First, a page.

But balance and objectivity do not sell newspapers, and neither do they provide headlines for politicians who are anxious to jump on publicity bandwagons. Enter the colorful British defense minister Gavin Williamson who announced that “Putin has made it quite clear that he has hostile intent towards this country. We’ve been seeing the build-up of his forces across the Eastern Front and in terms of what they’re doing over many years now – we have to wake up to that threat and we have to respond to it.” Then on March 15 Williamson declared that Russia should “go away and shut up,” which illustrated the maturity of the British government’s approach to international affairs.
The level of official pronouncements was further lowered by yet another Johnson declaration that “By using a specific type of nerve agent known to be developed in Russia, it was a sign that no former Russian agent was immune and no-one could escape the long arm of Russian revenge,” and on March 20 he dragged up the old faithful, Hitler, who is always a winner for attention in the UK. One pontificating politician proclaimed that “Putin is going to use it [the World Cup Competition] in the way Hitler used the 1936 Olympics” and Johnson hastened to chime in and say “I think that your characterization of what is going to happen in Moscow, the World Cup, in all the venues – yes, I think the comparison with 1936 is certainly right. I think it’s an emetic prospect, frankly, to think of Putin glorying in this sporting event.”
Hitler and football are major players in Britain’s propaganda war against Russia. Everyone reads about football, and mere mention of Hitler sends British hearts pounding in patriotic fervor. What these people don’t realize is that insulting Russia by bringing in Hitler is a sure and certain way of uniting the Russian people in support of their government and fortifying their present understandable contempt for little Britain. The Russians had some twenty million civilians and over ten million members of the armed services killed in the war begun by Hitler when he invaded Russia in Operation Barbarossa on June 22, 1941. To in any fashion equate present-day Russia with Hitler’s Germany is obscene, malevolent and preposterous to a degree that appears impossible for the British government and most of the media to understand.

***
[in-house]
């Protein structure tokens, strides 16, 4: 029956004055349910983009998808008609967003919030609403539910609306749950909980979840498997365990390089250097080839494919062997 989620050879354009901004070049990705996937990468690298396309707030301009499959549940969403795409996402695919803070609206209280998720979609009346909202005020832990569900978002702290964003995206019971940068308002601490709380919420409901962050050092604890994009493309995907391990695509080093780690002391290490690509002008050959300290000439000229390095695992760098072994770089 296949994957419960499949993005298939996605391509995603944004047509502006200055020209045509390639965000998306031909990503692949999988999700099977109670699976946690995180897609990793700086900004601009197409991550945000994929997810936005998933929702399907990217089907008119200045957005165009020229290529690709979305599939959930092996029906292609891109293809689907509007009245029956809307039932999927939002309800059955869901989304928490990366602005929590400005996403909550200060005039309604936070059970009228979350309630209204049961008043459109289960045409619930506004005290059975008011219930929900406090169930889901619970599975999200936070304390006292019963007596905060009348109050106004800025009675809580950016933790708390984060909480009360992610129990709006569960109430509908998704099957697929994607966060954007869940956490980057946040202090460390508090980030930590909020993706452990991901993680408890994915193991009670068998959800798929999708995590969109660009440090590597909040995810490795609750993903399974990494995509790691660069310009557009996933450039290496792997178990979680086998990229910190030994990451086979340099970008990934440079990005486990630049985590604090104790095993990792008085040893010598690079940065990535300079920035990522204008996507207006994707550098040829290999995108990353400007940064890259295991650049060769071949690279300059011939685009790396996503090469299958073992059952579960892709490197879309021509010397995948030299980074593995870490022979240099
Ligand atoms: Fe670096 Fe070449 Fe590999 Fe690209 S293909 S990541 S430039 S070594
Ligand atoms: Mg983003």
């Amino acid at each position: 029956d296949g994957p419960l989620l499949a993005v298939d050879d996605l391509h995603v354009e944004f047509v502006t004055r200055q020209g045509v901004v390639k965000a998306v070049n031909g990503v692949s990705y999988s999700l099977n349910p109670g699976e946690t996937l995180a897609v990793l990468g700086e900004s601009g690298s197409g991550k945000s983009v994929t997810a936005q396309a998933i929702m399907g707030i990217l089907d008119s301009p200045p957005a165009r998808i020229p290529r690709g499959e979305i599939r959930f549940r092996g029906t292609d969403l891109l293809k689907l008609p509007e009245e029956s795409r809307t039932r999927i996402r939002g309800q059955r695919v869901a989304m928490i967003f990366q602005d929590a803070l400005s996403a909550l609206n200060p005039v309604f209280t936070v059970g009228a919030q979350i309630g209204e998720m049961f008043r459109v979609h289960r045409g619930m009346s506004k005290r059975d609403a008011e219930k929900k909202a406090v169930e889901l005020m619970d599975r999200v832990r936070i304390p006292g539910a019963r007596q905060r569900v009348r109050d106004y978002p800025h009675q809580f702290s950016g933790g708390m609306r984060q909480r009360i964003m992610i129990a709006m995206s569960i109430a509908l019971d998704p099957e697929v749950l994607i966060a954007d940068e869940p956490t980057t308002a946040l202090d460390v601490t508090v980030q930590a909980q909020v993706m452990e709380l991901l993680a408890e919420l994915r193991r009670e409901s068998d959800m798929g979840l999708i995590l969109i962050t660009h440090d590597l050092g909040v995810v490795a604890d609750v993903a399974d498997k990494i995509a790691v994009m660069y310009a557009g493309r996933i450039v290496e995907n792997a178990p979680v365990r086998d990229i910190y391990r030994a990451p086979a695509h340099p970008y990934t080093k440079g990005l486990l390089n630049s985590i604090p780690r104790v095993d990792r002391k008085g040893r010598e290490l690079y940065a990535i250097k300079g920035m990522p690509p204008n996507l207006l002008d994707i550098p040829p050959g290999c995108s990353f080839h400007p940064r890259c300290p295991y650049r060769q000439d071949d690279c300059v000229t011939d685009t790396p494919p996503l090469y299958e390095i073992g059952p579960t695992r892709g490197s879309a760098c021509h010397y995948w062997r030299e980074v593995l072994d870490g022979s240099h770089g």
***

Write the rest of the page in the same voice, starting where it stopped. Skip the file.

The British press and its political puppets are determined to convince the British public that there is a massive threat from Russia and even that the Kremlin influenced the disastrous referendum vote to quit the European Union, the Brexit debacle. The affair of the spy Skripal has provided much ammunition, and the newspapers have been effective in increasing the level of anti-Russian fervor and intensifying international tension. It’s poison, Hitler and out-of-control government ministers that sell British newspapers.